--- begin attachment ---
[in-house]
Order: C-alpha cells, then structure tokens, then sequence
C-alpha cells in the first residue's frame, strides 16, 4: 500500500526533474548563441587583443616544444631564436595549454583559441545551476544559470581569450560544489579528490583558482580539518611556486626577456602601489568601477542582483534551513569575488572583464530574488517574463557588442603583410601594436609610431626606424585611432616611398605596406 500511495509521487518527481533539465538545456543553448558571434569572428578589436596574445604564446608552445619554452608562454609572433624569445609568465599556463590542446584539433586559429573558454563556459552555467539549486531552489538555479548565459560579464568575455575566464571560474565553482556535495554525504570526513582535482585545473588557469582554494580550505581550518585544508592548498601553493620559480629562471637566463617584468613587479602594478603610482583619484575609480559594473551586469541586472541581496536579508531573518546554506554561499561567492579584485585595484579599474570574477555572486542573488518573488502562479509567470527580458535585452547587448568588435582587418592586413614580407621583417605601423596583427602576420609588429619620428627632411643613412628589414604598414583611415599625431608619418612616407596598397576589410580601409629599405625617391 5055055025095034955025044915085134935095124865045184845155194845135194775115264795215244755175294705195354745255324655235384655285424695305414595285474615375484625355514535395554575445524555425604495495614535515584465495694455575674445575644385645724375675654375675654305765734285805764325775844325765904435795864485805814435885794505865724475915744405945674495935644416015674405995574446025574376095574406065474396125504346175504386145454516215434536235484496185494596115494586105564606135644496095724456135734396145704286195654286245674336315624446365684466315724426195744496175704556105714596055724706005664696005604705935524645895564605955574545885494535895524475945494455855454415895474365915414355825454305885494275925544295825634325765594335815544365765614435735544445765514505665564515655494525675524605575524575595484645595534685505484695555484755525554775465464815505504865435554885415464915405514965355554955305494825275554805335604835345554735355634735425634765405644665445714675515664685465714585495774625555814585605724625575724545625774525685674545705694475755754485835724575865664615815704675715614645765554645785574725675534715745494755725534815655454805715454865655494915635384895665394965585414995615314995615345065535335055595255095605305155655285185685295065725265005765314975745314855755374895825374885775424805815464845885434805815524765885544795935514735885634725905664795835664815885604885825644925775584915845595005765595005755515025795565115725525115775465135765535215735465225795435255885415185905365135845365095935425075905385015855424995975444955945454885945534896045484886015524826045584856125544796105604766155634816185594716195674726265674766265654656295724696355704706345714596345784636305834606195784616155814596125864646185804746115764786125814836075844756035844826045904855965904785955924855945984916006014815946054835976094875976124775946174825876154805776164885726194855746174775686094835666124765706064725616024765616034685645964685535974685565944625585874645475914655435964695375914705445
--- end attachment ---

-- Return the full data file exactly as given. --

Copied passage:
[in-house]
Order: C-alpha cells, then structure tokens, then sequence
C-alpha cells in the first residue's frame, strides 16, 4: 500500500526533474548563441587583443616544444631564436595549454583559441545551476544559470581569450560544489579528490583558482580539518611556486626577456602601489568601477542582483534551513569575488572583464530574488517574463557588442603583410601594436609610431626606424585611432616611398605596406 500511495509521487518527481533539465538545456543553448558571434569572428578589436596574445604564446608552445619554452608562454609572433624569445609568465599556463590542446584539433586559429573558454563556459552555467539549486531552489538555479548565459560579464568575455575566464571560474565553482556535495554525504570526513582535482585545473588557469582554494580550505581550518585544508592548498601553493620559480629562471637566463617584468613587479602594478603610482583619484575609480559594473551586469541586472541581496536579508531573518546554506554561499561567492579584485585595484579599474570574477555572486542573488518573488502562479509567470527580458535585452547587448568588435582587418592586413614580407621583417605601423596583427602576420609588429619620428627632411643613412628589414604598414583611415599625431608619418612616407596598397576589410580601409629599405625617391 5055055025095034955025044915085134935095124865045184845155194845135194775115264795215244755175294705195354745255324655235384655285424695305414595285474615375484625355514535395554575445524555425604495495614535515584465495694455575674445575644385645724375675654375675654305765734285805764325775844325765904435795864485805814435885794505865724475915744405945674495935644416015674405995574446025574376095574406065474396125504346175504386145454516215434536235484496185494596115494586105564606135644496095724456135734396145704286195654286245674336315624446365684466315724426195744496175704556105714596055724706005664696005604705935524645895564605955574545885494535895524475945494455855454415895474365915414355825454305885494275925544295825634325765594335815544365765614435735544445765514505665564515655494525675524605575524575595484645595534685505484695555484755525554775465464815505504865435554885415464915405514965355554955305494825275554805335604835345554735355634735425634765405644665445714675515664685465714585495774625555814585605724625575724545625774525685674545705694475755754485835724575865664615815704675715614645765554645785574725675534715745494755725534815655454805715454865655494915635384895665394965585414995615314995615345065535335055595255095605305155655285185685295065725265005765314975745314855755374895825374885775424805815464845885434805815524765885544795935514735885634725905664795835664815885604885825644925775584915845595005765595005755515025795565115725525115775465135765535215735465225795435255885415185905365135845365095935425075905385015855424995975444955945454885945534896045484886015524826045584856125544796105604766155634816185594716195674726265674766265654656295724696355704706345714596345784636305834606195784616155814596125864646185804746115764786125814836075844756035844826045904855965904785955924855945984916006014815946054835976094875976124775946174825876154805776164885726194855746174775686094835666124765706064725616024765616034685645964685535974685565944625585874645475914655435964695375914705445